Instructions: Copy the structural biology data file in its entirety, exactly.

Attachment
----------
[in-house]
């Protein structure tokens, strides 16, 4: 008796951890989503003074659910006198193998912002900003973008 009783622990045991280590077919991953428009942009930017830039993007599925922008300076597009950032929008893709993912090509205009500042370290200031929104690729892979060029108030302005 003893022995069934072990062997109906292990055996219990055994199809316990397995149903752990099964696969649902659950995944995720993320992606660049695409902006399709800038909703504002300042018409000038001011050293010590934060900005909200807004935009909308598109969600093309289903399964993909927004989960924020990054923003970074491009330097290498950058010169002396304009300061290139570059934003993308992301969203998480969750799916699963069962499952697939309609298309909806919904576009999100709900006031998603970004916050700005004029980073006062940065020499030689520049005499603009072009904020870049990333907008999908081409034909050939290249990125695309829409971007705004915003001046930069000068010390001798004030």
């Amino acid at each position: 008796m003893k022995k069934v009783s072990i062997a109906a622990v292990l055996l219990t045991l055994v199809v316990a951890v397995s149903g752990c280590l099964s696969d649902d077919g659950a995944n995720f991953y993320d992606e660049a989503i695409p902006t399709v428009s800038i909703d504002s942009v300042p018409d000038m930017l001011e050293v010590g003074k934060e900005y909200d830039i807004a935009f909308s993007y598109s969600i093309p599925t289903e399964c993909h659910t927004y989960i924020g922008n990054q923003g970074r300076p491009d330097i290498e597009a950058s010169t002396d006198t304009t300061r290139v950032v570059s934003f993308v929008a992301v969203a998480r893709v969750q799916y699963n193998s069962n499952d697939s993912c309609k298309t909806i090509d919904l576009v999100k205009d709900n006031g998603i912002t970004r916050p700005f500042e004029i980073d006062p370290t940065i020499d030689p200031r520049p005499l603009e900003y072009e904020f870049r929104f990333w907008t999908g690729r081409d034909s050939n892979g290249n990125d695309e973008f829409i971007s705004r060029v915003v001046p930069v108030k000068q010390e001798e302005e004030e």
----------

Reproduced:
[in-house]
């Protein structure tokens, strides 16, 4: 008796951890989503003074659910006198193998912002900003973008 009783622990045991280590077919991953428009942009930017830039993007599925922008300076597009950032929008893709993912090509205009500042370290200031929104690729892979060029108030302005 003893022995069934072990062997109906292990055996219990055994199809316990397995149903752990099964696969649902659950995944995720993320992606660049695409902006399709800038909703504002300042018409000038001011050293010590934060900005909200807004935009909308598109969600093309289903399964993909927004989960924020990054923003970074491009330097290498950058010169002396304009300061290139570059934003993308992301969203998480969750799916699963069962499952697939309609298309909806919904576009999100709900006031998603970004916050700005004029980073006062940065020499030689520049005499603009072009904020870049990333907008999908081409034909050939290249990125695309829409971007705004915003001046930069000068010390001798004030």
């Amino acid at each position: 008796m003893k022995k069934v009783s072990i062997a109906a622990v292990l055996l219990t045991l055994v199809v316990a951890v397995s149903g752990c280590l099964s696969d649902d077919g659950a995944n995720f991953y993320d992606e660049a989503i695409p902006t399709v428009s800038i909703d504002s942009v300042p018409d000038m930017l001011e050293v010590g003074k934060e900005y909200d830039i807004a935009f909308s993007y598109s969600i093309p599925t289903e399964c993909h659910t927004y989960i924020g922008n990054q923003g970074r300076p491009d330097i290498e597009a950058s010169t002396d006198t304009t300061r290139v950032v570059s934003f993308v929008a992301v969203a998480r893709v969750q799916y699963n193998s069962n499952d697939s993912c309609k298309t909806i090509d919904l576009v999100k205009d709900n006031g998603i912002t970004r916050p700005f500042e004029i980073d006062p370290t940065i020499d030689p200031r520049p005499l603009e900003y072009e904020f870049r929104f990333w907008t999908g690729r081409d034909s050939n892979g290249n990125d695309e973008f829409i971007s705004r060029v915003v001046p930069v108030k000068q010390e001798e302005e004030e």